“Today, with this… marginally larger audience, I want to talk about the amazing lessons I’ve learned from you, my fellow students, and the great things you’re already doing.

“In our time together at PSU, we’ve seen newsworthy accomplishments—like our engineering students launching a balloon more than 20 miles in the air in order to bring the 2017 solar eclipse to the desktops of viewers worldwide, and students of different skin colors, religions, and nationalities rallying together swiftly and peacefully to stand for our rights to safe communities, women’s healthcare and affordable schooling.

“And then there are the more subtle, everyday accomplishments. It’s not uncommon to see complete strangers sharing their opposing viewpoints in the middle of the Park Blocks, or to inquire about someone’s pronouns, and then use them correctly. And even though at PSU we recognize that conversation, understanding, and respect are basic tenets of good citizenship, and that we still have a lot of room to grow in these areas, they’re not common practice on every campus. PSU is special because we don’t look past each other’s differences. We embrace them. We recognize that our different backgrounds and beliefs and aspirations are assets in our collective pursuits for a better world.

“Four years ago, I left my little Montana valley town for the stumps and bridges of Portland, and I’ve learned here that more than anything, it’s the small, everyday practices—recycling, asking others’ opinions, embracing difference—that make us all activists. I am so proud to be a part of this community of action, and I want to thank you for teaching me to appreciate the amazing things we’re doing right now.”

I need a job!

Qin 2 By Qin Xia

It’s job hunting season, yes, the most difficult season of the year, especially when you choose education as a career and you are an international student.

Schools always hire new teachers in June and July for the next school year. So from May to June, it’s teacher job hunting time. And as an international student, following graduation, there will be one-year for optional practice training (OPT). That means, I can take a temporary job in the U.S. to gain more work experience before going back home to China.

Yes, all graduates will have the same stress of finding a job and maybe choosing between two offers. If you choose the right one, congratulations, you will set a great foundation for your teaching career, but what about the wrong one?

Before the real “deadline,” PSU helped by holding a series of job fairs. The biggest one was the Oregon Professional Educator Fair held in early April. After going to these job fairs, I am still stressed about finding a job, but I feel clearer about how to do it. The later you find a job, the more stress you will have, but that’s ok, because all of us feel the same way.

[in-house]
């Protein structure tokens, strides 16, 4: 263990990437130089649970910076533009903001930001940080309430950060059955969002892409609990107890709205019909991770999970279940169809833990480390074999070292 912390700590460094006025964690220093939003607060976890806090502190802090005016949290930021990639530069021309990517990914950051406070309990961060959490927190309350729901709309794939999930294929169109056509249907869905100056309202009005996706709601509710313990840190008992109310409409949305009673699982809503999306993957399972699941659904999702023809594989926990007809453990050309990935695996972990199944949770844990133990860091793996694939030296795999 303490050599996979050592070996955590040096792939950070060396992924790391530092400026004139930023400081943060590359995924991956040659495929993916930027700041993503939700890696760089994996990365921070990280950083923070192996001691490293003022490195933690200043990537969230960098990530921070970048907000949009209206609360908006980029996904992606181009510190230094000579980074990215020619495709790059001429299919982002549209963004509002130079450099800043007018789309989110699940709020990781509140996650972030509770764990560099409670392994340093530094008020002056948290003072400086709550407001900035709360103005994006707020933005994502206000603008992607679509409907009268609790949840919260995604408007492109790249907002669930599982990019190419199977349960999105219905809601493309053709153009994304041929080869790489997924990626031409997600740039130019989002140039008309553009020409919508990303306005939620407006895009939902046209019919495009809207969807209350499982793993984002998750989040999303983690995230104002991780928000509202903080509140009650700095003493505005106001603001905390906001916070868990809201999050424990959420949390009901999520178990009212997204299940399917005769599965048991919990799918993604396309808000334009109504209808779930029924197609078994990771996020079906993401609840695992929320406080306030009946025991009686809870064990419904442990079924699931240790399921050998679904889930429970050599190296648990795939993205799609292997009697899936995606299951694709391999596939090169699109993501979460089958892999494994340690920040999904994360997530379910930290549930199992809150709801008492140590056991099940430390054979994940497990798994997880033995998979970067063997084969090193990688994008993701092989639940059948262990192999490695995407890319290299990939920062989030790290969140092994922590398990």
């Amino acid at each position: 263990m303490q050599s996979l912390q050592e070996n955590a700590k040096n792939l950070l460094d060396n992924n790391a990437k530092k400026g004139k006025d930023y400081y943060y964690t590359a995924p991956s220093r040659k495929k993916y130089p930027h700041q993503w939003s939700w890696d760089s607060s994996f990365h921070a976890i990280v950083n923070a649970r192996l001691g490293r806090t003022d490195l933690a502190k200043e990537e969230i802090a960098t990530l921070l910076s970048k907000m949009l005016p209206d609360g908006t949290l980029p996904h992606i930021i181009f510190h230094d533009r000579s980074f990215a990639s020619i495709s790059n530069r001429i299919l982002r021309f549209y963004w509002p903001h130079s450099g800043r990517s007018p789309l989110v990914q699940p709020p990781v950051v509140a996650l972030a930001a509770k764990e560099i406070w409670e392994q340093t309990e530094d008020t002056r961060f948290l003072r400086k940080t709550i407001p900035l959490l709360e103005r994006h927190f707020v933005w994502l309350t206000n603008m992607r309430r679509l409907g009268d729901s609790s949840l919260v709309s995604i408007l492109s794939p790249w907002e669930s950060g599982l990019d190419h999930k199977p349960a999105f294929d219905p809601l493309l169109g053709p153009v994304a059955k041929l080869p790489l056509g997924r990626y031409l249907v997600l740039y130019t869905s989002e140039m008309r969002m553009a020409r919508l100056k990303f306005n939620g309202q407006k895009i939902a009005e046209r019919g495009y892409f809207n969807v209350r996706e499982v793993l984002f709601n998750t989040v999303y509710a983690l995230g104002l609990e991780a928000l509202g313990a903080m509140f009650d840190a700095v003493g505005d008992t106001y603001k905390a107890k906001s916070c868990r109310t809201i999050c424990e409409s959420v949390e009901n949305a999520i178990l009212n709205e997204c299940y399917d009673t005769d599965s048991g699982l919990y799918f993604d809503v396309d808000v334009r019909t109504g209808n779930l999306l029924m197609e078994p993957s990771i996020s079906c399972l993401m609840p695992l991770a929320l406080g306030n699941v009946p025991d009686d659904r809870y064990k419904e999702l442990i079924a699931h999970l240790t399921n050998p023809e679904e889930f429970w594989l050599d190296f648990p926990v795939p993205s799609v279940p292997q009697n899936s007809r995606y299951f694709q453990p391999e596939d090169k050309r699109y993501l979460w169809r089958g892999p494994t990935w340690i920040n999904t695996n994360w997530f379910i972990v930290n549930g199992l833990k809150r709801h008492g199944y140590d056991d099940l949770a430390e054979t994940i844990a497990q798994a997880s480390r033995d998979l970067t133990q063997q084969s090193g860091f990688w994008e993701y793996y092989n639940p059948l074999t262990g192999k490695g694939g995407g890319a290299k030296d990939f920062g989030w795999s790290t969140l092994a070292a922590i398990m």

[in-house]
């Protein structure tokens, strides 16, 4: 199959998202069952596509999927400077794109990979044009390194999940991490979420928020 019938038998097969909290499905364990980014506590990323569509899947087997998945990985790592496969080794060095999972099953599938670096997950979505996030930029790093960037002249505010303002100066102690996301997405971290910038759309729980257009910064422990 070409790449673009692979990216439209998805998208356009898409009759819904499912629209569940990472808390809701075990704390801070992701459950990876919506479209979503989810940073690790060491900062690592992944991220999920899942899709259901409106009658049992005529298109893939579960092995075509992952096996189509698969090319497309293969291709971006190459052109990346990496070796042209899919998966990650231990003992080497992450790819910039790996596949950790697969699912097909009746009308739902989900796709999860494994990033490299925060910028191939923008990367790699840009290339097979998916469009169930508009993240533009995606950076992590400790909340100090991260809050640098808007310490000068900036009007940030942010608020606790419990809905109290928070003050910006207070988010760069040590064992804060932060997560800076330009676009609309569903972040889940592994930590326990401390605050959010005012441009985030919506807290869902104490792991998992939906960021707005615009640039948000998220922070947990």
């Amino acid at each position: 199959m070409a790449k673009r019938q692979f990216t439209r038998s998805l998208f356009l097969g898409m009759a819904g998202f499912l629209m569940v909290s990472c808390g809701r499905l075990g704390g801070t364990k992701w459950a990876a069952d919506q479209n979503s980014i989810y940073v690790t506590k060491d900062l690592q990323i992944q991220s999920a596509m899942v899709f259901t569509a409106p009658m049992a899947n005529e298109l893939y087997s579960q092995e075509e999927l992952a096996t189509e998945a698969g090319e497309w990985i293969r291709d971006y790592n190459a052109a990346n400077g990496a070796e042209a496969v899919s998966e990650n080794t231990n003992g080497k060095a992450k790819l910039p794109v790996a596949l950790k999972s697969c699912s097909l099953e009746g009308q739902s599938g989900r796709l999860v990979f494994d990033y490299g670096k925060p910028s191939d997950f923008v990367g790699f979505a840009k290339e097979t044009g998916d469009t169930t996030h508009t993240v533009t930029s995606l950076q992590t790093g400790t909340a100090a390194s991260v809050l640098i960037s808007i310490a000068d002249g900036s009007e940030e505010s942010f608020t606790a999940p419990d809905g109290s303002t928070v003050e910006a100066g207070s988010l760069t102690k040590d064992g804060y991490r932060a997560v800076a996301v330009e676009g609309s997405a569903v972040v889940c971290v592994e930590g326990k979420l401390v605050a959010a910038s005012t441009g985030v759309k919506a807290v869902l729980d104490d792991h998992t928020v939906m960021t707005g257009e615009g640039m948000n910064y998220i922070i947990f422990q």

Don’t give up, because you know you are ready! The most important thing for all of us is not to second guess ourselves and remember to enjoy the joy of graduation!

We need a job, and we can do this!

Not qualified? Get an internship.

IMG_7864 by Molly MacGilbert

Here we are, students at Portland State, in the city of bridges and roses and sportswear companies. We’re all in a pretty good position for internships—being in college gives us an excuse to get some work experience in a field we’re not actually that qualified for (yet). When I was a junior at PSU, I interned with local nonprofit Literary Arts for seven months. My senior year started with a six-month marketing internship with TriMet and is now ending with a spring term internship with Overcup Press. These three internships have given me invaluable work (and life) experiences.

On paper—unless it’s resume paper—internships tend to seem undesirable. Interns may seem like doormats or Coffee Donkeys. This is a common misconception; in my own experience as an intern, I have not yet picked up anyone’s coffee or had anyone wipe their feet on me. Internships do require challenging (and often unpaid) work, but under the right circumstances, you’ll be too engrossed in your work to notice you’re doing it for free.

For more career and internship-related information, attend one of PSU’s career fairs, like the All Majors Career + Internship Fair on May 1 in the Smith Memorial Student Union Ballroom!

Assumptions: Broke and Rebuilt

Qin  By Qin Xia

I just had the best Spring Break ever. It was not “fun,” but it was the best.

I joined the Alternative Spring Break, a week-long service opportunity offered by PSU. There were two optional trips: one in Sequoia National Park and the other in San Francisco. I chose the second one, which is the longest-running trip at PSU. We served at Glide Memorial Church and Lava Mae, while we stayed in the heart of San Francisco. I had the chance to think deeply on the “real life” I witnessed in San Francisco as we focused on the urban issues of houselessness and hunger.

During the trip, my biggest challenge was the breaking and rebuilding of my cultural assumptions. For example, before we left, during one of our group meetings, the leader told us that we are not there to “help.” In my culture, helping is the highest morality we value, and I thought it would be the best part of the trip. But they explained, “we are not from a higher level to help the lower level with mercy, that’s not right. We are here because we want to ‘serve’ the people.” They were saying it is a relationship between equals.

It reframed my thinking and offered a different angle of reflection. Sometimes we begin with a good heart, but we forget to check if it’s the right path towards our goal. Sometimes “help” makes people feel further away from each other.

What is the right way to work with the homeless or houseless community? I don’t know, and I am still learning. But I am sure nobody has the totally right answer. But that’s the best part of life: seeking the truth all the time.